|I have been chasing Mulloway since I was a lad I first started visiting Salt Creek when I was 17 I used to tow trailer behind my HT Holden Kingswood with a motorbike in the tray, camp on the Coorong side of the of the 42 mile crossing and travel across to the beach with a 12 ft rod sticking out from a backpack I was as keen as mustard.
The first Mulloway I caught was about 5 kilos and I have been hooked since that first fish. That was at 38 mile crossing on the ocean beach on the Coorong and was 26 years ago.
Over the years I have chased them from Nelson to the Nullabor and quite a few spots in between. I have caught a few good fish in the 10-15kg range but until now I have never caught what I call a big Mulloway.
But it has finally happened!!! I traveled across to Yalata recently and scored a big Mulloway.
When I arrived at the campsite at about 10.00 am the first bloke I spoke to told me he was leaving as he had been there for 4 days and not caught anything, I also spoke to two other groups who had been for a week and caught bugger all.
Everyone who I spoke to reckoned it was dead quite and was ready to give it away, I thought to myself just my luck I lob at Yalata and the fish are on holidays.
Anyway I thought if nothing has been caught for a few days then the law of averages says it must be closer to the time when the next good fish is caught and hopefully by yours truly.
With much excitement and anticipation I gathered my gear together, headed down to sand dune to the beach from the day car park.
I had spotted a beautiful deep gutter that extended for approximately 100m to the west and swung out to sea with a small patch of reef running onto the beach as far as I was concerned if ever I saw a beach that looked perfect for catching a Yalata monster Mulloway this was it.
I started by putting out a berley bag, the technique I use is approximately 20m of rope tied to a mesh keeper net with a brick and a lingerie bag inside.
I fill the lingerie bag with either the preferred frozen berley block; any chopped up old bait or any of the berley pellet concoctions available from tackle stores.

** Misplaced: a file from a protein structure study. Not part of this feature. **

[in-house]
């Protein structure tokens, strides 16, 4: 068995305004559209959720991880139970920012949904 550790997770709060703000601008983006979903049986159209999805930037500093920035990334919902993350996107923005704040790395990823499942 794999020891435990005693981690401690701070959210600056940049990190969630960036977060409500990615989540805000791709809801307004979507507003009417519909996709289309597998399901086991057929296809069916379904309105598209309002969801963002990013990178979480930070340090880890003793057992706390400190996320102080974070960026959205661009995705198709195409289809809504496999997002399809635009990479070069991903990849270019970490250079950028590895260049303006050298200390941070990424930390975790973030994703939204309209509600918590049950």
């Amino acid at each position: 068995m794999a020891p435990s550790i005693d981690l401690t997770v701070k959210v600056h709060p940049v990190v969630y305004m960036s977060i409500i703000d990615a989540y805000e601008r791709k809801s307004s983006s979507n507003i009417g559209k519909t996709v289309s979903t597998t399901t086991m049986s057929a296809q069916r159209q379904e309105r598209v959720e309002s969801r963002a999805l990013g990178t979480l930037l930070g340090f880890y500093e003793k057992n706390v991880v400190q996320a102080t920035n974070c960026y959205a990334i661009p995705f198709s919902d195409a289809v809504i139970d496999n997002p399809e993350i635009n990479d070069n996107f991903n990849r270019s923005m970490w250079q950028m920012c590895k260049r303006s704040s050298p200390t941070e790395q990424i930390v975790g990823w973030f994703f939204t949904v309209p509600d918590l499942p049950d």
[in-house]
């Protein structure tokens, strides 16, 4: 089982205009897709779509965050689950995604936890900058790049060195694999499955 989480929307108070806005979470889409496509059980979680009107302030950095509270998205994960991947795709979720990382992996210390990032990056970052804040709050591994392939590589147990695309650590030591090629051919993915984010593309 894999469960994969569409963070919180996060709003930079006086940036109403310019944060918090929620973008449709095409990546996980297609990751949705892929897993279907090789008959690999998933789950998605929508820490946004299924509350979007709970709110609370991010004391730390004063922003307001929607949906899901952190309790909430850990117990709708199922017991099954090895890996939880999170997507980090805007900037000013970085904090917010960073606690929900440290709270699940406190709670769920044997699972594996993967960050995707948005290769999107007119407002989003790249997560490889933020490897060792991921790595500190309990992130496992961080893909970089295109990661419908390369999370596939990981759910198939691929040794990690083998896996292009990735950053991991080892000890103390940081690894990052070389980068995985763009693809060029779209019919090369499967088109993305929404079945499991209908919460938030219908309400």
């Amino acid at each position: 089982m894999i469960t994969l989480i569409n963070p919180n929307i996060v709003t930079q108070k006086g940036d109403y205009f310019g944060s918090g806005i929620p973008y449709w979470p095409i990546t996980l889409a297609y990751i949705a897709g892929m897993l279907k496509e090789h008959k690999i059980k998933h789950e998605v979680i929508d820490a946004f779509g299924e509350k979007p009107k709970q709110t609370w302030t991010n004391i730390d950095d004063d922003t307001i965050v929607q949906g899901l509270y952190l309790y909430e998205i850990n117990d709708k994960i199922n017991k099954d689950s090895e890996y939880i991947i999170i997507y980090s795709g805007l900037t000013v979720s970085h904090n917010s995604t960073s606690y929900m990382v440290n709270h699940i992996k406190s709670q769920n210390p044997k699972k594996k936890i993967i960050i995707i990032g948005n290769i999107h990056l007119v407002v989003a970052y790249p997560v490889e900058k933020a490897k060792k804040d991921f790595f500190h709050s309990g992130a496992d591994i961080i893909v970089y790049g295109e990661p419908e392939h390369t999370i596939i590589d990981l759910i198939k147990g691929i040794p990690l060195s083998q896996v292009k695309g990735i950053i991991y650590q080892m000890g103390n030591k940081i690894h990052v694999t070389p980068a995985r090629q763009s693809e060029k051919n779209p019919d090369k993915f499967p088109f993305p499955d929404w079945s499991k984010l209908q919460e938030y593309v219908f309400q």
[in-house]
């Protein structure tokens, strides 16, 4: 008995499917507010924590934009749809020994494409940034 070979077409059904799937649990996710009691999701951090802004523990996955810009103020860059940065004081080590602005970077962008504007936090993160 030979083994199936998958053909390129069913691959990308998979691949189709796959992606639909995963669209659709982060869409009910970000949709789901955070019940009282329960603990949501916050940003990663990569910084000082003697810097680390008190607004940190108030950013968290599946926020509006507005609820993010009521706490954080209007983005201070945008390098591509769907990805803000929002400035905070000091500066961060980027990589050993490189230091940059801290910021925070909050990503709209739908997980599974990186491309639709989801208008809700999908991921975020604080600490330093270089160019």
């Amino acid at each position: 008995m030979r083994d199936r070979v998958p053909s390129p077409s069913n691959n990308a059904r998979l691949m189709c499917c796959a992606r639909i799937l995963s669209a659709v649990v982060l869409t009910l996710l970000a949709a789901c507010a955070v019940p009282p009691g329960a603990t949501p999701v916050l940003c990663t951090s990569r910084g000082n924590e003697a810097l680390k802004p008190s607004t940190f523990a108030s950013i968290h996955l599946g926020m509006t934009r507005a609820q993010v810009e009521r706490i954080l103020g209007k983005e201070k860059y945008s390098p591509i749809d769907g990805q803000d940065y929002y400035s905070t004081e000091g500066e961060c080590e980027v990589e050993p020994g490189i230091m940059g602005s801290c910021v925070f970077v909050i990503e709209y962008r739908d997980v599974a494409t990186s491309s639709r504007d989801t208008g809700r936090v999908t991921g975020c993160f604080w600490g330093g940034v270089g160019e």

I place this in the white water wash, and attach the rope to a steel dropper hammered securely into the sand.
I then baited up and cast out my rods and placed them in rod holders.
I had brought with me a variety of baits these included whole salmon, mullet, squid and pilchards I elected to start of with fillet of Australian Salmon as I have been told that this the numero uno bait for big Mulloway on the far west coast.
It was a perfect day on the beach with a light Souwester and plenty of sunshine so I covered up with sunscreen, a long sleeve shirt, sun hat and sat back and relaxed to enjoy a great days fishing on the Far West Coast.
These idyllic conditions remained for the whole day and whilst the breeze had freshening by late in the afternoon it was very pleasant around 7.00 pm despite trying all the different baits, casting out as far as possible, casting close to the back of the stirred up sand and shifting up the beach 50 metres or so, I hadnít even had a bite the two groups who were fishing up the beach had called it a day and my enthusiasm was beginning to wane.
I thought about packing up and returning to camp to cook some dinner however with the conditions so good I decided not to pack up but instead I went back to the car and left the rods baited up in the rod holders with the drag backed off and the ratchet engaged.
From the car park I could see my rods and the furthest rod was about 80 metres away I thought I could keep an eye out from the car park at the top of the first row of dunes and return in a half an hour, check the baits and return them to the water go back and eat dinner.
Well I did this and still nothing had happened, those of you who have visited the Far West Coast would be aware that it doesnít get dark till quite late and after I had dinner I thought I can probably get at least another 90 minutes of fishing after dinner before it gets too dark to continue.